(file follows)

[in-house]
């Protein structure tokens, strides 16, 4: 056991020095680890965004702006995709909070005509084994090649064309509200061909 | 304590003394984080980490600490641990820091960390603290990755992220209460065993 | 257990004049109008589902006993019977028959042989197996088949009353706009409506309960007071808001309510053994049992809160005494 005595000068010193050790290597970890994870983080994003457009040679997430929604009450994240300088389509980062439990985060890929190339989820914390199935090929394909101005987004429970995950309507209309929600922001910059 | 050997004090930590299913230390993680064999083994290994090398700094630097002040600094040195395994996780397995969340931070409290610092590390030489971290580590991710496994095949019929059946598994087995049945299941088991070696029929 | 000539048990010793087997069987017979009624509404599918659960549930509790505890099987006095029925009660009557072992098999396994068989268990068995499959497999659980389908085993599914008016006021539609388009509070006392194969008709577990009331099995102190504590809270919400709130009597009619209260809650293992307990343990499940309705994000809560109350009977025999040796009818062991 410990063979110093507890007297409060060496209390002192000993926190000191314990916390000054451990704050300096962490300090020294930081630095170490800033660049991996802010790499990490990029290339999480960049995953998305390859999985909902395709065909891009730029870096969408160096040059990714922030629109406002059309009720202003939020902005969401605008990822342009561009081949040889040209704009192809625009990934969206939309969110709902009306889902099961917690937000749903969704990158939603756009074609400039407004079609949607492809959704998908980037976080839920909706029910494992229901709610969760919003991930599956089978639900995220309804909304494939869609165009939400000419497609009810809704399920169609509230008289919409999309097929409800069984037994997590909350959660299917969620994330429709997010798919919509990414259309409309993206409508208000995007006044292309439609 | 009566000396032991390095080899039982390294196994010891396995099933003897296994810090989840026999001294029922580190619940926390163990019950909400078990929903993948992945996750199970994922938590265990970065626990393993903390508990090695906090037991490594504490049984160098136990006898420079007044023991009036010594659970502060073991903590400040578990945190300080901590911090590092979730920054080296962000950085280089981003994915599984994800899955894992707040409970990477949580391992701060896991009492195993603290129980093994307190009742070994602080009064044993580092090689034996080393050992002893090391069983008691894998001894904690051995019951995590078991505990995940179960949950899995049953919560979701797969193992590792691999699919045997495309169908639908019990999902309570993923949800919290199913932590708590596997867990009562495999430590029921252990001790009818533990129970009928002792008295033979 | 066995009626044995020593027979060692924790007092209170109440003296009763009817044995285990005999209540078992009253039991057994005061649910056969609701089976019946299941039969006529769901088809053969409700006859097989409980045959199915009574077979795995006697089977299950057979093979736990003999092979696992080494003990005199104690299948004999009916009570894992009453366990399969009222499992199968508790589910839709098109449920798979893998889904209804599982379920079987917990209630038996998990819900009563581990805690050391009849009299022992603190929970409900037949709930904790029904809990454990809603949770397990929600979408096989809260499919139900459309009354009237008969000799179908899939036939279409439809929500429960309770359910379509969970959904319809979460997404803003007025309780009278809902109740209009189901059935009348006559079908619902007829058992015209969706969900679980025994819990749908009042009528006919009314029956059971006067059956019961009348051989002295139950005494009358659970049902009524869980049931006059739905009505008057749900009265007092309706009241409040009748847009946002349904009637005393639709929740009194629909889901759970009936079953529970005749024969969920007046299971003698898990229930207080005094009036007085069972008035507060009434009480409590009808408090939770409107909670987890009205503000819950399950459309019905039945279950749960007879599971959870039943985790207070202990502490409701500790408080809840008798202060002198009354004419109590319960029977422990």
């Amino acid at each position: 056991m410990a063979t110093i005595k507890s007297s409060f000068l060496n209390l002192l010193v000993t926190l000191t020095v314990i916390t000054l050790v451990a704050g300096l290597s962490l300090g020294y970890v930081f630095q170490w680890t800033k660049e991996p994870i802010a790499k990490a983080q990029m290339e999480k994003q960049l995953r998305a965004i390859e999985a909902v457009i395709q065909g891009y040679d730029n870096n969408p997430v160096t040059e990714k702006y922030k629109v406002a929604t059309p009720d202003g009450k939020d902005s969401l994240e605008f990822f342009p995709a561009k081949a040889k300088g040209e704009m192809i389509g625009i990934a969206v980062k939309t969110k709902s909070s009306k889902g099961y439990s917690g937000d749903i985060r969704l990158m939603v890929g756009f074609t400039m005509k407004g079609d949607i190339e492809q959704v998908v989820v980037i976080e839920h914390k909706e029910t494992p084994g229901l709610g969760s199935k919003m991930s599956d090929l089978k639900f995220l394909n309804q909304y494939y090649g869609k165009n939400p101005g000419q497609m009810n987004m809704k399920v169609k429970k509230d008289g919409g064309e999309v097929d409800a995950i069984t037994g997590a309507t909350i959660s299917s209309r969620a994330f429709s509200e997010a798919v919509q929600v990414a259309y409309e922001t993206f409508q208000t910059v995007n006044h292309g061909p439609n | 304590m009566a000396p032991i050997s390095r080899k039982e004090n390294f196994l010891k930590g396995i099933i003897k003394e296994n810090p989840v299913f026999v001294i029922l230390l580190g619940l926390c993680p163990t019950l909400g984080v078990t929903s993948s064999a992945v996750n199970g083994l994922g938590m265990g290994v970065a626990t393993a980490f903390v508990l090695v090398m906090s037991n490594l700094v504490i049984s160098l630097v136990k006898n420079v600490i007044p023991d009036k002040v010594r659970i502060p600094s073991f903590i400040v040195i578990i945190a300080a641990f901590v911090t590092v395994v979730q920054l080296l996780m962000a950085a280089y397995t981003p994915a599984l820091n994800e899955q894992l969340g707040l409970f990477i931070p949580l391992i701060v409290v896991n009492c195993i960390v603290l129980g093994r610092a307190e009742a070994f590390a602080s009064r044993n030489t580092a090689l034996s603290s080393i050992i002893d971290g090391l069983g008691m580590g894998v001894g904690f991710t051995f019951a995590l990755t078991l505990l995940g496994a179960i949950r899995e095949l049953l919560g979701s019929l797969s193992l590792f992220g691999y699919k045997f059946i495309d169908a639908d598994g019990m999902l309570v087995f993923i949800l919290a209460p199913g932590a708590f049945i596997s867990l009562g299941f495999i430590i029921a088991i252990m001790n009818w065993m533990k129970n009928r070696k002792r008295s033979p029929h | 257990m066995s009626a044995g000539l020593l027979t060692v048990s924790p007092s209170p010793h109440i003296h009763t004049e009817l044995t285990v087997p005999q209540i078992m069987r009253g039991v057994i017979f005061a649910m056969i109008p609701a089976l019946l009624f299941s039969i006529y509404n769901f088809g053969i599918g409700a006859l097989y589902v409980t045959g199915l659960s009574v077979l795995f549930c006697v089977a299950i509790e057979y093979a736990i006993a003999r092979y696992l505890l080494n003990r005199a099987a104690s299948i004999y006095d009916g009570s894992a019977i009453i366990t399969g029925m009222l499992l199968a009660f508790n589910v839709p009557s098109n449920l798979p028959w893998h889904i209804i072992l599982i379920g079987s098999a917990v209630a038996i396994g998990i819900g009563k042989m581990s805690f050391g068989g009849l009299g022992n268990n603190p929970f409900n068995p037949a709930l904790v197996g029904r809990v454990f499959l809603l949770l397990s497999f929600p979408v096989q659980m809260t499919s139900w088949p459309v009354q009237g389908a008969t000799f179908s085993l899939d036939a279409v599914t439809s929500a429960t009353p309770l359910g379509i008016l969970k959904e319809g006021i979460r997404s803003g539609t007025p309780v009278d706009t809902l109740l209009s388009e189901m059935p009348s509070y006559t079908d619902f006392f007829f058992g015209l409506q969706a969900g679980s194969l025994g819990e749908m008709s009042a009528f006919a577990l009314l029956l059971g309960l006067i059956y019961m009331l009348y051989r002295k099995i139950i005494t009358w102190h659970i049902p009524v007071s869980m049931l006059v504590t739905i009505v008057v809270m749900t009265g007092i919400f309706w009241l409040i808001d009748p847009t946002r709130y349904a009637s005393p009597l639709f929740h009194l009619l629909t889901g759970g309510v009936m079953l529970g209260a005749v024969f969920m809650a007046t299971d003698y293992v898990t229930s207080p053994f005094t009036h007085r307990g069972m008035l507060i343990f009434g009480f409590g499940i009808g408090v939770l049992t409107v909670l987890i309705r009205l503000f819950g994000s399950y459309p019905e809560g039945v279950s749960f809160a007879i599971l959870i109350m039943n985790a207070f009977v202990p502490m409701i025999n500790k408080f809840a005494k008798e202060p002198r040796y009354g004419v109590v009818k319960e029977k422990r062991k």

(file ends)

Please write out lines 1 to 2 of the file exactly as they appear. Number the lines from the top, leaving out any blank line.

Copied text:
[in-house]
């Protein structure tokens, strides 16, 4: 056991020095680890965004702006995709909070005509084994090649064309509200061909 | 304590003394984080980490600490641990820091960390603290990755992220209460065993 | 257990004049109008589902006993019977028959042989197996088949009353706009409506309960007071808001309510053994049992809160005494 005595000068010193050790290597970890994870983080994003457009040679997430929604009450994240300088389509980062439990985060890929190339989820914390199935090929394909101005987004429970995950309507209309929600922001910059 | 050997004090930590299913230390993680064999083994290994090398700094630097002040600094040195395994996780397995969340931070409290610092590390030489971290580590991710496994095949019929059946598994087995049945299941088991070696029929 | 000539048990010793087997069987017979009624509404599918659960549930509790505890099987006095029925009660009557072992098999396994068989268990068995499959497999659980389908085993599914008016006021539609388009509070006392194969008709577990009331099995102190504590809270919400709130009597009619209260809650293992307990343990499940309705994000809560109350009977025999040796009818062991 410990063979110093507890007297409060060496209390002192000993926190000191314990916390000054451990704050300096962490300090020294930081630095170490800033660049991996802010790499990490990029290339999480960049995953998305390859999985909902395709065909891009730029870096969408160096040059990714922030629109406002059309009720202003939020902005969401605008990822342009561009081949040889040209704009192809625009990934969206939309969110709902009306889902099961917690937000749903969704990158939603756009074609400039407004079609949607492809959704998908980037976080839920909706029910494992229901709610969760919003991930599956089978639900995220309804909304494939869609165009939400000419497609009810809704399920169609509230008289919409999309097929409800069984037994997590909350959660299917969620994330429709997010798919919509990414259309409309993206409508208000995007006044292309439609 | 009566000396032991390095080899039982390294196994010891396995099933003897296994810090989840026999001294029922580190619940926390163990019950909400078990929903993948992945996750199970994922938590265990970065626990393993903390508990090695906090037991490594504490049984160098136990006898420079007044023991009036010594659970502060073991903590400040578990945190300080901590911090590092979730920054080296962000950085280089981003994915599984994800899955894992707040409970990477949580391992701060896991009492195993603290129980093994307190009742070994602080009064044993580092090689034996080393050992002893090391069983008691894998001894904690051995019951995590078991505990995940179960949950899995049953919560979701797969193992590792691999699919045997495309169908639908019990999902309570993923949800919290199913932590708590596997867990009562495999430590029921252990001790009818533990129970009928002792008295033979 | 066995009626044995020593027979060692924790007092209170109440003296009763009817044995285990005999209540078992009253039991057994005061649910056969609701089976019946299941039969006529769901088809053969409700006859097989409980045959199915009574077979795995006697089977299950057979093979736990003999092979696992080494003990005199104690299948004999009916009570894992009453366990399969009222499992199968508790589910839709098109449920798979893998889904209804599982379920079987917990209630038996998990819900009563581990805690050391009849009299022992603190929970409900037949709930904790029904809990454990809603949770397990929600979408096989809260499919139900459309009354009237008969000799179908899939036939279409439809929500429960309770359910379509969970959904319809979460997404803003007025309780009278809902109740209009189901059935009348006559079908619902007829058992015209969706969900679980025994819990749908009042009528006919009314029956059971006067059956019961009348051989002295139950005494009358659970049902009524869980049931006059739905009505008057749900009265007092309706009241409040009748847009946002349904009637005393639709929740009194629909889901759970009936079953529970005749024969969920007046299971003698898990229930207080005094009036007085069972008035507060009434009480409590009808408090939770409107909670987890009205503000819950399950459309019905039945279950749960007879599971959870039943985790207070202990502490409701500790408080809840008798202060002198009354004419109590319960029977422990």